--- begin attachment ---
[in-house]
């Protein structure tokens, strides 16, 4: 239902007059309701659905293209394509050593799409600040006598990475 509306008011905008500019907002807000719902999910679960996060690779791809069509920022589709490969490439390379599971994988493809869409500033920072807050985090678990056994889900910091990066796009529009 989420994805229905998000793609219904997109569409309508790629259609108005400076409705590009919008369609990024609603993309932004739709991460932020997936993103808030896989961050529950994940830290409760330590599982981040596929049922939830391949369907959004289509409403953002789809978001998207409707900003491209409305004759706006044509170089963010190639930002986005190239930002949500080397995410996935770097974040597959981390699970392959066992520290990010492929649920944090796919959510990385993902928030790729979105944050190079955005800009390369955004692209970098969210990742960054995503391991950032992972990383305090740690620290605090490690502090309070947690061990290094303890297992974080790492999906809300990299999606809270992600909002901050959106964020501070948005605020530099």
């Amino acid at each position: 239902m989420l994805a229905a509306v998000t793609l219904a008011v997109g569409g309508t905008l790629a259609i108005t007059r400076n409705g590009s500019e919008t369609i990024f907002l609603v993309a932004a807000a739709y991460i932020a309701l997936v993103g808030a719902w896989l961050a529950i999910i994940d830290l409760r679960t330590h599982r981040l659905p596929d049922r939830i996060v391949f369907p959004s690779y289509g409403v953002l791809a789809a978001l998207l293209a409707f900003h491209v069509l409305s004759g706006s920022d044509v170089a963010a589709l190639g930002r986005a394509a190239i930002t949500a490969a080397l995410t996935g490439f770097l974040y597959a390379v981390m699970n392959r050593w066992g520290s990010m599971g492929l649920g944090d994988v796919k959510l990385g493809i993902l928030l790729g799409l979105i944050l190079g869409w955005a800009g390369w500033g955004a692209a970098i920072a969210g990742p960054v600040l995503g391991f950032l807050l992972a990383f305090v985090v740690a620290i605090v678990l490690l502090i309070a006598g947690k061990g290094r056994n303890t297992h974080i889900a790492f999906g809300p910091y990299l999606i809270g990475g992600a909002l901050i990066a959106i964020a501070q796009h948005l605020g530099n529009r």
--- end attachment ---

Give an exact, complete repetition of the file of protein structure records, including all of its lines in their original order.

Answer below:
[in-house]
């Protein structure tokens, strides 16, 4: 239902007059309701659905293209394509050593799409600040006598990475 509306008011905008500019907002807000719902999910679960996060690779791809069509920022589709490969490439390379599971994988493809869409500033920072807050985090678990056994889900910091990066796009529009 989420994805229905998000793609219904997109569409309508790629259609108005400076409705590009919008369609990024609603993309932004739709991460932020997936993103808030896989961050529950994940830290409760330590599982981040596929049922939830391949369907959004289509409403953002789809978001998207409707900003491209409305004759706006044509170089963010190639930002986005190239930002949500080397995410996935770097974040597959981390699970392959066992520290990010492929649920944090796919959510990385993902928030790729979105944050190079955005800009390369955004692209970098969210990742960054995503391991950032992972990383305090740690620290605090490690502090309070947690061990290094303890297992974080790492999906809300990299999606809270992600909002901050959106964020501070948005605020530099």
């Amino acid at each position: 239902m989420l994805a229905a509306v998000t793609l219904a008011v997109g569409g309508t905008l790629a259609i108005t007059r400076n409705g590009s500019e919008t369609i990024f907002l609603v993309a932004a807000a739709y991460i932020a309701l997936v993103g808030a719902w896989l961050a529950i999910i994940d830290l409760r679960t330590h599982r981040l659905p596929d049922r939830i996060v391949f369907p959004s690779y289509g409403v953002l791809a789809a978001l998207l293209a409707f900003h491209v069509l409305s004759g706006s920022d044509v170089a963010a589709l190639g930002r986005a394509a190239i930002t949500a490969a080397l995410t996935g490439f770097l974040y597959a390379v981390m699970n392959r050593w066992g520290s990010m599971g492929l649920g944090d994988v796919k959510l990385g493809i993902l928030l790729g799409l979105i944050l190079g869409w955005a800009g390369w500033g955004a692209a970098i920072a969210g990742p960054v600040l995503g391991f950032l807050l992972a990383f305090v985090v740690a620290i605090v678990l490690l502090i309070a006598g947690k061990g290094r056994n303890t297992h974080i889900a790492f999906g809300p910091y990299l999606i809270g990475g992600a909002l901050i990066a959106i964020a501070q796009h948005l605020g530099n529009r």